Politics dictate the nature of policies regarding architecture. Governments have responsibility of ensuring that architectural policies are consistent with professional requirements of architects as a way of streamlining building industry. Architectural policies also ensure that architectural structures meet standards that provide safety and quality to both clients and the public. Through centuries, it has become evident that architects need to adhere to professional codes of ethics that guarantee professional architecture in the building industry. Adoption of standard policies substantially relies on political will on the part of the government. Sparshott (1994) contends that, since architectural structures take much space and cause dislocation of people, it triggers politics of space (p.4). By taking much space, architectural structures affect lives of many people, and thus elicit political intervention. Designs of a building should provide ample space and essential facilities such as washrooms and ventilation as well as ensure safety of people who utilize or live in the buildings. Thus, absence or presence of essential facilities or failure to meet construction standards elicits political intervention. Hence, political policies regulate architects by ensuring that they construct structures that guarantee safety and quality.
Besides guaranteeing safety and quality of architectural buildings, politics also ensure that physical planning provides ample space and essential amenities that improve the quality of life. Wright (1991) posits that, architects have the responsibility of ensuring that they adhere to physical planning according to stipulations from government (p.45). Architectural planning and construction is usually an expression of cultural and national status of society. A society with poor physical planning and construction of buildings reflects uncivilized society with poor governance, while proper planning and construction of buildings show stable political environment and governance. According to Gormley (2009), architecture has a significant impact on environment for it determines the quality of life, which is a measure of civil society (p.9). Governments, through politics, have the responsibility of formulating policies to guide the building industry and community in adhering to physical planning in a bid to provide ample space and avoid haphazard displacement of people and erection of structures. Since architecture entails expression of aesthetic, social and cultural values, politics play an integral role in shaping these values for economic and social benefits. Thus, effective utilization of architecture for economic and social benefits requires policies that are critical in shaping application of architecture in modern society.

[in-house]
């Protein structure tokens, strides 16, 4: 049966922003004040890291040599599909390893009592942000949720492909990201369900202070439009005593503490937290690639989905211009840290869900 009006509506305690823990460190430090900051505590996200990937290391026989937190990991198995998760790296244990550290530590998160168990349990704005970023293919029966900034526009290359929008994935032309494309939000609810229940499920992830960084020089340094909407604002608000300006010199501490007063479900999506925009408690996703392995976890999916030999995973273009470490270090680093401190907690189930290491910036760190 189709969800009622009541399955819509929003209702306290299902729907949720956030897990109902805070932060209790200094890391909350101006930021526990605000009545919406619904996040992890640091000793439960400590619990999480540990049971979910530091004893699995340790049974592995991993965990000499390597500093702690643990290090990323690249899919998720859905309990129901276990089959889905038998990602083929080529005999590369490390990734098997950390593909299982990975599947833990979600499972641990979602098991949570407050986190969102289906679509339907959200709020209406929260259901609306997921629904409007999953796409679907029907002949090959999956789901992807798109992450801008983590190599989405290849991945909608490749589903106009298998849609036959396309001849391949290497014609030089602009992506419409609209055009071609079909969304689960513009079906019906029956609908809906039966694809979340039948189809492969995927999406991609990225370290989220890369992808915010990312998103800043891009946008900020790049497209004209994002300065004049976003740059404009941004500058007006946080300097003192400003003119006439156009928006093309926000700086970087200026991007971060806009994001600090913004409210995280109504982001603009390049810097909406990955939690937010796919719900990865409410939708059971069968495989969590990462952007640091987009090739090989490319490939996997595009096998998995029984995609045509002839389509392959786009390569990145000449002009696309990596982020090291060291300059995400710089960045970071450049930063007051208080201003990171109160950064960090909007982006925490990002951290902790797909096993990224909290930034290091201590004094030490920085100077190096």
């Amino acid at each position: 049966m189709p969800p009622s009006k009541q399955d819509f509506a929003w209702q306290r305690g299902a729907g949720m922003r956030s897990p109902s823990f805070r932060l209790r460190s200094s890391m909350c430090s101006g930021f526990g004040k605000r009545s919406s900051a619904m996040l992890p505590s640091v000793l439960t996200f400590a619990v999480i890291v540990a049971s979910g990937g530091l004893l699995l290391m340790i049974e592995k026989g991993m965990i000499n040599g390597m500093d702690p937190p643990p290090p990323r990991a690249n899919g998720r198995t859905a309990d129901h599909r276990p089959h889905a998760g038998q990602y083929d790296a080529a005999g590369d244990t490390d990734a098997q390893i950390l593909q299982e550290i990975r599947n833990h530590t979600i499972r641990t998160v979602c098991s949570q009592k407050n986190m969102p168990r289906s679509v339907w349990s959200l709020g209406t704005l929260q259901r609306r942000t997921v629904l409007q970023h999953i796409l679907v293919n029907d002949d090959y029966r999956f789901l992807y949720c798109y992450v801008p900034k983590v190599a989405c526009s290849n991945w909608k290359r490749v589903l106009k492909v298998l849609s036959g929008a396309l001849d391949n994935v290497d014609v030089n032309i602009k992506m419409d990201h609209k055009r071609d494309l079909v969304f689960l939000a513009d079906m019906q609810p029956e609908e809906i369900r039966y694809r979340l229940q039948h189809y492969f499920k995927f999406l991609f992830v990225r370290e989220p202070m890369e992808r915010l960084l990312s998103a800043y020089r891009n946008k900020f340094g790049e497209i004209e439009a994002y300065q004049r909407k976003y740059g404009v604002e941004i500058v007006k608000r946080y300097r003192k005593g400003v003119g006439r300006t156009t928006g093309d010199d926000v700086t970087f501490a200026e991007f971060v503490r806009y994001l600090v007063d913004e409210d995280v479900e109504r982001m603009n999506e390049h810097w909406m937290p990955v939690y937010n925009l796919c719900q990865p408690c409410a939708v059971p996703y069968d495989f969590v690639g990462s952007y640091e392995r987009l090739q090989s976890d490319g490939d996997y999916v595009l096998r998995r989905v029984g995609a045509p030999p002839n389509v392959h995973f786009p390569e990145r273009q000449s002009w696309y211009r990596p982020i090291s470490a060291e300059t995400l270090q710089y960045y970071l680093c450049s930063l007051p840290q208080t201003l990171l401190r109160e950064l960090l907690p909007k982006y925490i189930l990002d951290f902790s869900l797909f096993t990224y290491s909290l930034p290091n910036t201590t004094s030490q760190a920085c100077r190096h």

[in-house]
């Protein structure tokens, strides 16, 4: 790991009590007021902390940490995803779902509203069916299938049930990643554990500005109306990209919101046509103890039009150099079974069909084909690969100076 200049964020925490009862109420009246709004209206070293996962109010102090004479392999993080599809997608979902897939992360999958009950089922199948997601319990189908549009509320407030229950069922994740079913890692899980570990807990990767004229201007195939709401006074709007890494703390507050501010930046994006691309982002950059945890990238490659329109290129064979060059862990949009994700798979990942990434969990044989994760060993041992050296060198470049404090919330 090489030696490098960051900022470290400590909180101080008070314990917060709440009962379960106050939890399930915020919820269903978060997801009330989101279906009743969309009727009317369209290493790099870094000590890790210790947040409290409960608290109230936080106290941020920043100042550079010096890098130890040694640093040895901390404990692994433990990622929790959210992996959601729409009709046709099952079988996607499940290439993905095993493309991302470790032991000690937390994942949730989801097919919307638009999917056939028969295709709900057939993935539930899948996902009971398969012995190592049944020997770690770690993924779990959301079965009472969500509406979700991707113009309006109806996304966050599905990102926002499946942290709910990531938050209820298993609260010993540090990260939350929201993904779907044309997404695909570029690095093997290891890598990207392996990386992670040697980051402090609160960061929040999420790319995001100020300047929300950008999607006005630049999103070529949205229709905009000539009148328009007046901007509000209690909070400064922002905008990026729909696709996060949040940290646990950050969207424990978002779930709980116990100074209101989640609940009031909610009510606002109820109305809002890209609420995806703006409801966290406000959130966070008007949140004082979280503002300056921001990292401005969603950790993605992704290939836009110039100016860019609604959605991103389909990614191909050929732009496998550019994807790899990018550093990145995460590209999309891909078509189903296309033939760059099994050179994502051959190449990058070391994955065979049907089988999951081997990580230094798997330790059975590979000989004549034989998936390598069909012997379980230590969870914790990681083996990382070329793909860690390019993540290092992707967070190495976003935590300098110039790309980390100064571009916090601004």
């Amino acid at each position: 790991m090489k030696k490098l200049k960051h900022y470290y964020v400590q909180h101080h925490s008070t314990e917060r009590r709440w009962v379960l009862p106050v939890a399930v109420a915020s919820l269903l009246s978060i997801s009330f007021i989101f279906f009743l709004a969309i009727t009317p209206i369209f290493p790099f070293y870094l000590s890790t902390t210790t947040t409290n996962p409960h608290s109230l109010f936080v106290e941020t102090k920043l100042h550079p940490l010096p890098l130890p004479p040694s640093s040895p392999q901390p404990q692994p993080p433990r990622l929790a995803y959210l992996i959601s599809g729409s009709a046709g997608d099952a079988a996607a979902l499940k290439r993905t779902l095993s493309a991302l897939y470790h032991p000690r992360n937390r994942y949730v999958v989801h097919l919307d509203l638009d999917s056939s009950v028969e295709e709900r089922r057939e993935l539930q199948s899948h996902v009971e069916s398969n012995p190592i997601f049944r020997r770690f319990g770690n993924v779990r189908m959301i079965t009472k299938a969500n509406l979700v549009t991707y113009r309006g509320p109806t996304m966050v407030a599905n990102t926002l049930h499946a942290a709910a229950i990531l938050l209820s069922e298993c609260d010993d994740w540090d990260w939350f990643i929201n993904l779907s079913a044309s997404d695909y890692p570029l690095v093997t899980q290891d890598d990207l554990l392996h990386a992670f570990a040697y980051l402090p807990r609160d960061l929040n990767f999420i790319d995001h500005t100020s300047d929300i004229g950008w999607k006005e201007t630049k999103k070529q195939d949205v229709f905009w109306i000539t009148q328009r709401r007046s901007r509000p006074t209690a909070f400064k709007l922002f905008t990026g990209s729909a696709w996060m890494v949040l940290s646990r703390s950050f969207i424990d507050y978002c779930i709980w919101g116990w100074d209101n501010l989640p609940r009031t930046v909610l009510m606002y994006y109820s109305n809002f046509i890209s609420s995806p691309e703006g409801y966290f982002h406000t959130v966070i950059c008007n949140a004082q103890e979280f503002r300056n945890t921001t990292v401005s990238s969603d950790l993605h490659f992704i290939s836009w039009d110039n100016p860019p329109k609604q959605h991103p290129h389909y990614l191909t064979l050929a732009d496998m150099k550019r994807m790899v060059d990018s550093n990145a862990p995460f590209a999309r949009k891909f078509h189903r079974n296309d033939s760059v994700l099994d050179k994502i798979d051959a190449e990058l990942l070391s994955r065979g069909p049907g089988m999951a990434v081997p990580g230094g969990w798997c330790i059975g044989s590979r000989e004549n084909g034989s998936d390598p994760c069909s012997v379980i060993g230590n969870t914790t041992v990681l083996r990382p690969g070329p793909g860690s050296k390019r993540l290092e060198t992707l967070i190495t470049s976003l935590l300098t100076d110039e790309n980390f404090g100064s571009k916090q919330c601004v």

Architectural structures reflect economic status of a nation. Across the world, different countries have diverse architectural structures that correlate with their economic status. For example, developed countries have grand architectural building as compared with developing countries. Thus, it implies that status of architectural structures is consistent with economic status of a nation, which is subsequently subject to political control. Vale (1992) reasons that, architecture has cultural aspect, as well as economic aspect, which makes it attract a great deal of political attention (p.25). Given that politics focus on economic growth and development, architectural structures are physical expression of country’s infrastructure. Hence, politics dictate that architectural structures should have economic value for them to gain prominence in political circles. Modern architectural trends support buildings that have economic value in that; they must be durable and have essential facilities that enhance their utility. Due to economic reasons, governments are advocating for architectural buildings that have economic value in their durability and utility.